Dr Salahuddin M Aminuzzaman, professor of public administration at Dhaka University, said the upazila ordinance should be placed in the parliament with amendments, if needed, and should be ratified in the current session.
He also said a parliamentary committee on local government affairs should also be constituted immediately to suggest new guidelines for strengthening the local government system with particular focus on upazila parishads.
Dr Salahuddin suggested forming a task force to assist LGC for ensuring pragmatic criteria for disbursement of government development grants, and developing a regulatory mechanism for making the bureaucracy accountable to elected upazila parishads.
Ruling parties' secretaries-general should never be appointed as the LGRD minister, he added.
Sheela Tasneem Haq, director (election programme) of The Asia Foundation, said women's representation in upazila parishads show that they will reach the parliament one day.
She emphasised the need for creating awareness among elected women representatives about their duties and responsibilities.
Gazi Abdul Hadi, chairman of Dumuria Upazila Parishad in Khulna, said the Election Commission is yet to publish the gazette of the election results even though 26 days have passed since the polls to upazila parishads were held.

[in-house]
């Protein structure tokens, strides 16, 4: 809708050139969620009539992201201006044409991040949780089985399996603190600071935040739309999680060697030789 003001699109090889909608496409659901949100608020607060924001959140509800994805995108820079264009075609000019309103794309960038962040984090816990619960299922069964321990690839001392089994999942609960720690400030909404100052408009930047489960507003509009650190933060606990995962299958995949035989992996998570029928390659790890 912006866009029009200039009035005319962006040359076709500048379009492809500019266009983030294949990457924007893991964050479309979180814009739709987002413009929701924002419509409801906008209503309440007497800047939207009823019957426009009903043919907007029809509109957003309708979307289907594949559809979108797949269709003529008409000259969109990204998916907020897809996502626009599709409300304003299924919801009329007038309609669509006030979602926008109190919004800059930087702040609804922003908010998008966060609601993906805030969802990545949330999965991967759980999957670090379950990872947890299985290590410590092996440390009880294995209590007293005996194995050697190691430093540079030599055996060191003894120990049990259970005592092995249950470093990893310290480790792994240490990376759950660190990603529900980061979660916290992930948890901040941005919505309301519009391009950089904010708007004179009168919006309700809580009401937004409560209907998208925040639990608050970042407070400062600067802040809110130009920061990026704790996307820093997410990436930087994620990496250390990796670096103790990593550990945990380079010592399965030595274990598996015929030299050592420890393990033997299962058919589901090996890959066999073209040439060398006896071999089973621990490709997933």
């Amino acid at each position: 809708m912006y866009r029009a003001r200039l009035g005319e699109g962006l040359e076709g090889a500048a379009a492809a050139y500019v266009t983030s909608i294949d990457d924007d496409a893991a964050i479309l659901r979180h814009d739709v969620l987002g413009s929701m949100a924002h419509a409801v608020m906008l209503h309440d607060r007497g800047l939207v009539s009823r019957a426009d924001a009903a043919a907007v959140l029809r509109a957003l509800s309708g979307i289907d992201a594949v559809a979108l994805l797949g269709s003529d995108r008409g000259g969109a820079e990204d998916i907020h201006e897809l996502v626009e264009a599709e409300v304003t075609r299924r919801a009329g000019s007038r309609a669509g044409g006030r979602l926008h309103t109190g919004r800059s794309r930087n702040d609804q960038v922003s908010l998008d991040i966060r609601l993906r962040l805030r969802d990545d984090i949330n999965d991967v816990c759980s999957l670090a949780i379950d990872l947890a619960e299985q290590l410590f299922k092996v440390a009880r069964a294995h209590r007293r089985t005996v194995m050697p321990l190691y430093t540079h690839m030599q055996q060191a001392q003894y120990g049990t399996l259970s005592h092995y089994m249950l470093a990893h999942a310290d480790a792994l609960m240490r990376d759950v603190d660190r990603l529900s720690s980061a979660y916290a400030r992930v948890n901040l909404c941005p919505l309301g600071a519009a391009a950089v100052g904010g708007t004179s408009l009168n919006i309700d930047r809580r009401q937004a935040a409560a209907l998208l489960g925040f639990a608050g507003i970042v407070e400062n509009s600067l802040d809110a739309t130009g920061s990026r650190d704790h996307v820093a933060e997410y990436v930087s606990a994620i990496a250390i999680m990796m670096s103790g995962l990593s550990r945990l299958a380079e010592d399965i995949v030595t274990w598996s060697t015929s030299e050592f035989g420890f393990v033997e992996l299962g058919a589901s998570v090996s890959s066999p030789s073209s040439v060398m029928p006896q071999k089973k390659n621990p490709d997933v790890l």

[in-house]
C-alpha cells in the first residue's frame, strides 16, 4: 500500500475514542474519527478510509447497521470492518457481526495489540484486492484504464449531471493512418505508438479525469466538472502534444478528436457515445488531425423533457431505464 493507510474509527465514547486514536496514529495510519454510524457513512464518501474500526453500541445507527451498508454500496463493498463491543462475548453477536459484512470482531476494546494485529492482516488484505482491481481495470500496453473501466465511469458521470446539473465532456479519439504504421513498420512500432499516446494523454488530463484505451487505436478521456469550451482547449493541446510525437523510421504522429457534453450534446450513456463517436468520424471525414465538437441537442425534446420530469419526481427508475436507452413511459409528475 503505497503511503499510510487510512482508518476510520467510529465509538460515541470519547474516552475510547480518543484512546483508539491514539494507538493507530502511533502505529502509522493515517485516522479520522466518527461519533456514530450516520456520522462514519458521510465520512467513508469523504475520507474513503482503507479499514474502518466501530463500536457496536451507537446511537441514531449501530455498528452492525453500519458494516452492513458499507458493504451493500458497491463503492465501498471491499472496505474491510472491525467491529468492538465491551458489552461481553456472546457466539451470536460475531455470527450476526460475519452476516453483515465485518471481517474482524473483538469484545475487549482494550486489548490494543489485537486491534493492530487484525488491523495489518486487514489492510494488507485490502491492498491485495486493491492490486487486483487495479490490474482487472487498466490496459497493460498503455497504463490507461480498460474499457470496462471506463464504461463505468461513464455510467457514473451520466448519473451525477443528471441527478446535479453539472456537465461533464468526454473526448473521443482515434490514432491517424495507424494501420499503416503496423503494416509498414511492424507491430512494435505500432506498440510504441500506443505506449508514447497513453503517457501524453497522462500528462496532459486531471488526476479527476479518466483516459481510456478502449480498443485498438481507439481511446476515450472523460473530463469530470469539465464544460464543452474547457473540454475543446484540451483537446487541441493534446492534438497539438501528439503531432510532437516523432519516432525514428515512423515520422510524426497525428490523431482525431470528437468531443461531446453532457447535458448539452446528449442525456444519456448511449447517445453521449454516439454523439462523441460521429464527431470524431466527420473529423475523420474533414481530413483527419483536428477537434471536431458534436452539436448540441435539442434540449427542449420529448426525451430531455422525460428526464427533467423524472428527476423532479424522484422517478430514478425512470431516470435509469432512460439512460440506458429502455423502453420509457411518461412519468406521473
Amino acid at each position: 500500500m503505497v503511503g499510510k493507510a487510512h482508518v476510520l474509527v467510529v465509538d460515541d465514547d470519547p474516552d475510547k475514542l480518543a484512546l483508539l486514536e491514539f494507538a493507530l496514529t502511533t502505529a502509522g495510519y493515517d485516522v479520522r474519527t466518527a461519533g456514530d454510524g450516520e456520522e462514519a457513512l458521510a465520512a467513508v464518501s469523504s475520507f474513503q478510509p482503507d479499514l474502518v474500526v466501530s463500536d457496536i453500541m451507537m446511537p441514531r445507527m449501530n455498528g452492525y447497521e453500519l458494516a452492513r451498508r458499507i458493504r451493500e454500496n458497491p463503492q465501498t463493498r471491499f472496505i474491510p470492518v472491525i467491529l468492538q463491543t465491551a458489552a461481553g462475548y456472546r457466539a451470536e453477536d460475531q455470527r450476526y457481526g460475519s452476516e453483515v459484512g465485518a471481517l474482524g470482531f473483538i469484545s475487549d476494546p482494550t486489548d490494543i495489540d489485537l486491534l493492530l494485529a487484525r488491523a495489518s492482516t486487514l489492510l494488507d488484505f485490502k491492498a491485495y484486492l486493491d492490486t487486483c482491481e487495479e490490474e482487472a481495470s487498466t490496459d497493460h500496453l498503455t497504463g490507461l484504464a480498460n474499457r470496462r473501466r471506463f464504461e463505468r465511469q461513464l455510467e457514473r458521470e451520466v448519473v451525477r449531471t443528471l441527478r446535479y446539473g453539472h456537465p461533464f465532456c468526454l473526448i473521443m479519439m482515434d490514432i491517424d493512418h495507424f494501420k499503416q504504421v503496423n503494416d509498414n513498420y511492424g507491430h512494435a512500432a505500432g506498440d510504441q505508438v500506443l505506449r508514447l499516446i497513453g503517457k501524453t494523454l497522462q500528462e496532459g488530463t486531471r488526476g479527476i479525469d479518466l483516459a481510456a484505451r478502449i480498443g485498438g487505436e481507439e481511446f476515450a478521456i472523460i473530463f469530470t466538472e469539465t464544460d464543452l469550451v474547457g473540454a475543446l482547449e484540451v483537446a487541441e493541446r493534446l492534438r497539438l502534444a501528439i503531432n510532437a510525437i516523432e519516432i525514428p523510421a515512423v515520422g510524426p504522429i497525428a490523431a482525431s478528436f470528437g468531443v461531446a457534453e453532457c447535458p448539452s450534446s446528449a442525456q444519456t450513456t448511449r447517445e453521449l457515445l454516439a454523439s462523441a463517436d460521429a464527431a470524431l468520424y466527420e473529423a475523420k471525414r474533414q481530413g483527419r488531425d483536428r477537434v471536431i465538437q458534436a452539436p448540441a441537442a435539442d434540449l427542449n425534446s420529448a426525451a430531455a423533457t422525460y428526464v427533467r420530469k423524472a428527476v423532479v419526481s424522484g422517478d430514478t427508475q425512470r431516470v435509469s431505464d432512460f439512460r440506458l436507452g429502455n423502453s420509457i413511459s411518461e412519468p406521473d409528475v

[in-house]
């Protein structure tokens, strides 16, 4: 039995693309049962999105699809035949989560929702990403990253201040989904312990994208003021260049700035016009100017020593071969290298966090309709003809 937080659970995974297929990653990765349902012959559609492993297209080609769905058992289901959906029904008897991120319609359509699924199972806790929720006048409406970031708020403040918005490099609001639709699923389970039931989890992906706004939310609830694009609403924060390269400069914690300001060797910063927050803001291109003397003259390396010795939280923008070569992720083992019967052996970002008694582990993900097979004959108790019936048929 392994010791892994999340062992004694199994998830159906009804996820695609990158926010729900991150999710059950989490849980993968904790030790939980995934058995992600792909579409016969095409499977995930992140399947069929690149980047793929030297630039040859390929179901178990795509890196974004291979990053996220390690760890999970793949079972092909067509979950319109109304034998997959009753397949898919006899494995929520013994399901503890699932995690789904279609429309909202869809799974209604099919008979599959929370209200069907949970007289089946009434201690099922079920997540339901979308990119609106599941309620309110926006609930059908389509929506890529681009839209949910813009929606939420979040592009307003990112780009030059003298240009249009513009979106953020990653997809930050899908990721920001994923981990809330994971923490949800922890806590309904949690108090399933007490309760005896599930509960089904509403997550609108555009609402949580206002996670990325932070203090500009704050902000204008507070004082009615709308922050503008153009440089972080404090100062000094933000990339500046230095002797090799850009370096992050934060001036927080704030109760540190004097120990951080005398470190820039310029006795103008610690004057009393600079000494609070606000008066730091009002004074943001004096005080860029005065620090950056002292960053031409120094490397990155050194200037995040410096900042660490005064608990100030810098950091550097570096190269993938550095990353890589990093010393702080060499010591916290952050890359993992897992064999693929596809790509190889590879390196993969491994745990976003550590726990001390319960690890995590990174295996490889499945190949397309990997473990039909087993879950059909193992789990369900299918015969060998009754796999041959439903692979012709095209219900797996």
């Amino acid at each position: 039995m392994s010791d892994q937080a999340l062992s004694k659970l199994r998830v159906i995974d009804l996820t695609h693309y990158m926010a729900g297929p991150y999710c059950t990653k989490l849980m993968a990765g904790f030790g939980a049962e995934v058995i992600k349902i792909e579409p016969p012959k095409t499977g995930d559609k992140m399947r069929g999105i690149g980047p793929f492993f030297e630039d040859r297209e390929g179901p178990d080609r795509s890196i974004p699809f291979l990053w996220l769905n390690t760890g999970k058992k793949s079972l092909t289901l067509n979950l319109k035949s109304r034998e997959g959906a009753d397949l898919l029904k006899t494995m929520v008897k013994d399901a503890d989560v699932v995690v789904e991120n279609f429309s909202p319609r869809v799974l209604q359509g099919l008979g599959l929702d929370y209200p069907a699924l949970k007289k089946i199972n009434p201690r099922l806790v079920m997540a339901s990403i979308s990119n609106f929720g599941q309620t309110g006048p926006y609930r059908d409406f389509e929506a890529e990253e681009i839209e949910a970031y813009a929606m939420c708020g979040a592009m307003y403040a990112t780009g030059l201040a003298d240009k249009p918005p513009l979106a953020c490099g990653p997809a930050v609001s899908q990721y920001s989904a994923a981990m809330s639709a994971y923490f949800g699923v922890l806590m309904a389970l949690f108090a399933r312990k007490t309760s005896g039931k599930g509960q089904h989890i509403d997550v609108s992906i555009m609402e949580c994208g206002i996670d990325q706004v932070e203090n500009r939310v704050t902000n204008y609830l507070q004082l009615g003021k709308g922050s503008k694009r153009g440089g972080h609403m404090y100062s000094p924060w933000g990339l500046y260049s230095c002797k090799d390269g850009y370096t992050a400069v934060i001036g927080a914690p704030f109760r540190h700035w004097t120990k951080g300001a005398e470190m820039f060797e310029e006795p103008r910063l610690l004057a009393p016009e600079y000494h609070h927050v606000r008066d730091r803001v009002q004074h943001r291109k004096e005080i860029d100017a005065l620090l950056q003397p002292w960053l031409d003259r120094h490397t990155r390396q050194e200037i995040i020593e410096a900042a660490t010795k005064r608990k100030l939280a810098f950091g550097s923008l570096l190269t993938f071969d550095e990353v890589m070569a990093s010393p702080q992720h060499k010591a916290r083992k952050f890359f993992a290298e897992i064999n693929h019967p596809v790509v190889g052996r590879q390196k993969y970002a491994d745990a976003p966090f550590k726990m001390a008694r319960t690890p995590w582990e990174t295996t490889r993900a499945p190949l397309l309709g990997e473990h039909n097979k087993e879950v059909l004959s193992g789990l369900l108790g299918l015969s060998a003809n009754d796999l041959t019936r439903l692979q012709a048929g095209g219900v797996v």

"People gave us the mandate to serve them and we want to do so, but it seems the upazila parishads are being made ineffective by changing the upazila parishad ordinance," he said.
Abul Kalam Azad, chairman of Uzirpur Upazila Parishad in Barisal, said he would file a case if any decision is made that weakens the upazila parishads.
Suraiya Begum, vice-chairman of Betagi Upazila Parishad in Barguna, said, "The new government is trying to abolish the LGC changing the rules…this is suicidal."
She said to strengthen the local government bodies it should be kept free from all kinds of political and economical interferences.
Khan Mohammad Rustom Ali, vice-chairman of Bhandaria Upazila Parishad in Pirojpur, said, "We want lawmakers to enact laws not interfere in our work."